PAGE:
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Soyuz spacecraft

The Soyuz spacecraft is a series of spacecraft designed by the Soviet Union. The Soyuz spacecraft succeeded the Voskhod design and were originally built as part of the Luna program. The spacecraft are launched by the Soyuz launch vehicle. They were later used to carry cosmonauts to and from the Salyut space stations, Mir and the International Space Station.

The Soyuz spacecraft consists of three parts, an orbital module, a reentry module, and a service module. By moving equipment into an orbital module which does not reenter the atmosphere, the Soyuz vastly increases the space available to the cosmonauts, because the orbital module does not need to be shielded for reentry into the Earth's atmosphere. It could carry up to three cosmonauts. The vehicle is protected during launch by a nose faring, which is jettisoned after passing through the atmosphere. It has an automatic docking system. The ship can be operated automatically, or by a pilot independently of ground control.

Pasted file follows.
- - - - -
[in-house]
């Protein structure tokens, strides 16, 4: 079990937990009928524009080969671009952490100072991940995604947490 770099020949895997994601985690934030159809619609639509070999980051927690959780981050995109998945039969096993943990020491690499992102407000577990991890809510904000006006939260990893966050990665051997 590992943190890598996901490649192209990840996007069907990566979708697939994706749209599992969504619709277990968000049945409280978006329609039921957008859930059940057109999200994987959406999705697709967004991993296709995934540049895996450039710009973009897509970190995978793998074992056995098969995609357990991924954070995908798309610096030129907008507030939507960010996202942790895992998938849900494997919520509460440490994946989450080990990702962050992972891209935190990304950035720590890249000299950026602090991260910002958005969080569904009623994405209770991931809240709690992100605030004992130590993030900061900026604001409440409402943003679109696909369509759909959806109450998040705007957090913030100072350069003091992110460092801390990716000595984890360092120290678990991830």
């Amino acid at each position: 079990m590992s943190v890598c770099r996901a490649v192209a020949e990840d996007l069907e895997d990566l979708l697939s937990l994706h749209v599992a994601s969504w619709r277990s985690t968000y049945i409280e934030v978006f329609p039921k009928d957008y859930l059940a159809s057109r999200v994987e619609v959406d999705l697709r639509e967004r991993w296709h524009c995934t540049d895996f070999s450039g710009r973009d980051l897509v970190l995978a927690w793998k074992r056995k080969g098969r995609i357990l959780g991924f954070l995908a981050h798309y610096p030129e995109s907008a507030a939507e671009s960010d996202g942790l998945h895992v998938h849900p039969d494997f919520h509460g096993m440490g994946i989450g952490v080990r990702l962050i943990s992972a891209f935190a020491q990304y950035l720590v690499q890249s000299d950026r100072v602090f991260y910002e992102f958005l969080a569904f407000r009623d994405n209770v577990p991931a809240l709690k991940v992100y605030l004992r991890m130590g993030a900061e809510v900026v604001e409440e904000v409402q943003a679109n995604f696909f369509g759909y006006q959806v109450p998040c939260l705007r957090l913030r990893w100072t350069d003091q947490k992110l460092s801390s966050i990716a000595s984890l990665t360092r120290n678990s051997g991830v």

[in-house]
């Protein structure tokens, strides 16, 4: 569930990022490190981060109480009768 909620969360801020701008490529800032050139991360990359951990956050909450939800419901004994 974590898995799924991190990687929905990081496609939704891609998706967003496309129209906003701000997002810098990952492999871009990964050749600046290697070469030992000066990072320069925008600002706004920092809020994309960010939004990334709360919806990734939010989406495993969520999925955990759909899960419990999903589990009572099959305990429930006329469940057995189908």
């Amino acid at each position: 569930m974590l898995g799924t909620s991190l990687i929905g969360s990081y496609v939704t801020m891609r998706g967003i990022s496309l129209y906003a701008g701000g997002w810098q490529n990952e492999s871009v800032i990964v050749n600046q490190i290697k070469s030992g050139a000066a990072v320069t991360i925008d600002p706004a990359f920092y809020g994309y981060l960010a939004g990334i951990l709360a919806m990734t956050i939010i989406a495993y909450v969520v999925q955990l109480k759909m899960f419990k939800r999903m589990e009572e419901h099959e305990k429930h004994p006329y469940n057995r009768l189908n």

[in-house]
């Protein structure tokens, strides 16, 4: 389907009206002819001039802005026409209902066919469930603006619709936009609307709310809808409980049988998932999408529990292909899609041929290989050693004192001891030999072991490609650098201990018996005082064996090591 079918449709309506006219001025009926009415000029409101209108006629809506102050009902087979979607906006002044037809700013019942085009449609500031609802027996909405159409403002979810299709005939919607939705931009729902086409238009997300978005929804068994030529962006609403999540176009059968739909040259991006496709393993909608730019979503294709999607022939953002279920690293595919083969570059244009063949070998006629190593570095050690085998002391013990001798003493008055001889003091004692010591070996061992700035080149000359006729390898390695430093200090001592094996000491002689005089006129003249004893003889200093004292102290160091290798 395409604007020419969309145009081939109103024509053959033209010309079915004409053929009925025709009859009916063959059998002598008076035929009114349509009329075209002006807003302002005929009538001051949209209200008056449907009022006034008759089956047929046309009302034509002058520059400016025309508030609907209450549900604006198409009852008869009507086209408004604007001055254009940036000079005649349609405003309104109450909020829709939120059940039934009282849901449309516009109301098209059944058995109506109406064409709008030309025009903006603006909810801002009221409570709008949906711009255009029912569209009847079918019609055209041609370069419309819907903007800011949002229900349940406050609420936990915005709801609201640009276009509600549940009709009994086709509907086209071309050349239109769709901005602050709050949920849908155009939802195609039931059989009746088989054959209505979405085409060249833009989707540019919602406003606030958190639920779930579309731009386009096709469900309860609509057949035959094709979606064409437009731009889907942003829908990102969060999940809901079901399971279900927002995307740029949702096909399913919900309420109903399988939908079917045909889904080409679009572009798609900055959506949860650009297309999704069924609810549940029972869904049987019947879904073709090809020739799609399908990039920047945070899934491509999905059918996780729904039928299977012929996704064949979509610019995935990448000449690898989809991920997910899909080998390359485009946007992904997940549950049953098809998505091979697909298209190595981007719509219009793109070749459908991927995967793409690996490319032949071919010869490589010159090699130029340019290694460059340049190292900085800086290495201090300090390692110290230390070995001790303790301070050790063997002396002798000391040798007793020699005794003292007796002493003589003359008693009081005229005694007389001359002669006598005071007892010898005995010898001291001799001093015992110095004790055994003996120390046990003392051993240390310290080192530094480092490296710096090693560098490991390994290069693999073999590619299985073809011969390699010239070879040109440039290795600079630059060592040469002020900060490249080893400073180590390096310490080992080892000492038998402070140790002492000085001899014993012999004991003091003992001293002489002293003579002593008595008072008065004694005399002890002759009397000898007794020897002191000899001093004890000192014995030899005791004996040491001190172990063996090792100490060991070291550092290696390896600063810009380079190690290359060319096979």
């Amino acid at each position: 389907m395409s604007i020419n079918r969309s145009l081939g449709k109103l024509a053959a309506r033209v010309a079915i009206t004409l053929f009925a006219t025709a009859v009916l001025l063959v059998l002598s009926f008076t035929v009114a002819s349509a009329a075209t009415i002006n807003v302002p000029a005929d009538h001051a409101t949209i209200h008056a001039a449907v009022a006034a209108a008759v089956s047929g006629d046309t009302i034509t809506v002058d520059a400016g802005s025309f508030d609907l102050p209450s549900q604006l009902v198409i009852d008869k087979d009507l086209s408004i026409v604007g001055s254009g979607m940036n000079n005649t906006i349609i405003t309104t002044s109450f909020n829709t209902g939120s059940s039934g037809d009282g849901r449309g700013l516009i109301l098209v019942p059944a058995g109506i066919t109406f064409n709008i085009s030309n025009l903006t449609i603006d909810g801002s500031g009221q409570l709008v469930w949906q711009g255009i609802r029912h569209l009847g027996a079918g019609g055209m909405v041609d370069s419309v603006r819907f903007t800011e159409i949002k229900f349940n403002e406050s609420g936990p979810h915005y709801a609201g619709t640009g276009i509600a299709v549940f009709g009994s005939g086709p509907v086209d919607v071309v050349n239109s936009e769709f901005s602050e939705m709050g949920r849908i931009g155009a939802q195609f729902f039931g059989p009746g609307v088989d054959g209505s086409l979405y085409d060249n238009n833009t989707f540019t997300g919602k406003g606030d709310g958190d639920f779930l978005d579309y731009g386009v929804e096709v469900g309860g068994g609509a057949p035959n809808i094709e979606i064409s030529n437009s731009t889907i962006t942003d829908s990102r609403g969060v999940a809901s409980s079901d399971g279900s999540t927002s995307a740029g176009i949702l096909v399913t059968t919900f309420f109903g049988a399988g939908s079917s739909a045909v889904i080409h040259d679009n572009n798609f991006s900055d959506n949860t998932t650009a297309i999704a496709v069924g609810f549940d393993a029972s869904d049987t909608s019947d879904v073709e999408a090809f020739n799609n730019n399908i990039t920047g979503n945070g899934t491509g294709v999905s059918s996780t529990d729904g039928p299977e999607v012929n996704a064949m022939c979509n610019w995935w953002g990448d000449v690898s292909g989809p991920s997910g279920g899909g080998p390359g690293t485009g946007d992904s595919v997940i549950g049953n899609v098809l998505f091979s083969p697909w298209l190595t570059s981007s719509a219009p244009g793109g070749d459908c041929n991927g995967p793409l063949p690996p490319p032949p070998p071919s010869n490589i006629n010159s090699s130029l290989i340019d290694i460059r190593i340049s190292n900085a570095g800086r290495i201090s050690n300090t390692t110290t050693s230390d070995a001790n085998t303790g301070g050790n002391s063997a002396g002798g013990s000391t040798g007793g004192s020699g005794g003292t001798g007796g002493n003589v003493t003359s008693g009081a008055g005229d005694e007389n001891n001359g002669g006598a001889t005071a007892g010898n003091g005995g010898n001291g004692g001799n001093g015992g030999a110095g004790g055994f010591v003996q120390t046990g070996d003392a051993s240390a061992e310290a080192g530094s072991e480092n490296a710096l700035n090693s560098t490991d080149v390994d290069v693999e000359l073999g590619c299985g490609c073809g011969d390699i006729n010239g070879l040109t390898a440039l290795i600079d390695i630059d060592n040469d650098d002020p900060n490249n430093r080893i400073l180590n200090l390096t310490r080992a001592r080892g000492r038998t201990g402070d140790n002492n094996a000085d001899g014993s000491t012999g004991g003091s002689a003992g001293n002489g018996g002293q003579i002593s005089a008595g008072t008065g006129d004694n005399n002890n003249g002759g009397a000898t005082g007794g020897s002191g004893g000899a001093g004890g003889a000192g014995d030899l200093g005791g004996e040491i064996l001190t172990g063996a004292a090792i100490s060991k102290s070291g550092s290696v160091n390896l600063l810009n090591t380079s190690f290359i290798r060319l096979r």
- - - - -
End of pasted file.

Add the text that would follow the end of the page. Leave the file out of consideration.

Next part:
At the fore part of the ship is the orbital module, for putting crews into orbit. It is connnected to the descent capsule (or descent module).

The descent module is used for the journey back to Earth. It is covered by a heat-resistant covering to protect it during re-entry. It is slowed initially by the atmosphere, then by a braking parachute, followed by the main parachute which slows the craft for landing. At 1 metre above the ground, solid-fuel braking engines are fired to give a soft landing.

At the back of the vehicle is the service module. It has a pressurized container with systems for temperature control, electric power supply, long-range radio communications, radio telemetry, instruments for orientation and control. A non-pressurized part of the service module contains the main engine and a spare: liquid-fuel propulsion systems for maneuvering in orbit and initiating the descent back to Earth. The ship also has a system of low-thrust engines for orientation. Outside the service module are the sensors for the orientation system and the solar array, which is oriented towards the sun by rotating the ship.

The Soyuz TM crew transports were introduced in 1986 to service the Mir space station. The unmanned Progress spacecraft were derived from Soyuz and are used for servicing space stations. The Chinese Shenzhou spacecraft is also heavily influenced by the design of the Soyuz, although, contrary to some media reports, it is not a derivative of the Soyuz.

See also: space exploration

Notable Missions

External references

  • David S.F. Portree, Mir Hardware Heritage (http://spaceflight.sc.wip.psiweb.com/history/shuttle-mir/references/to-r-documents.htm), NASA RP-1357, 1995

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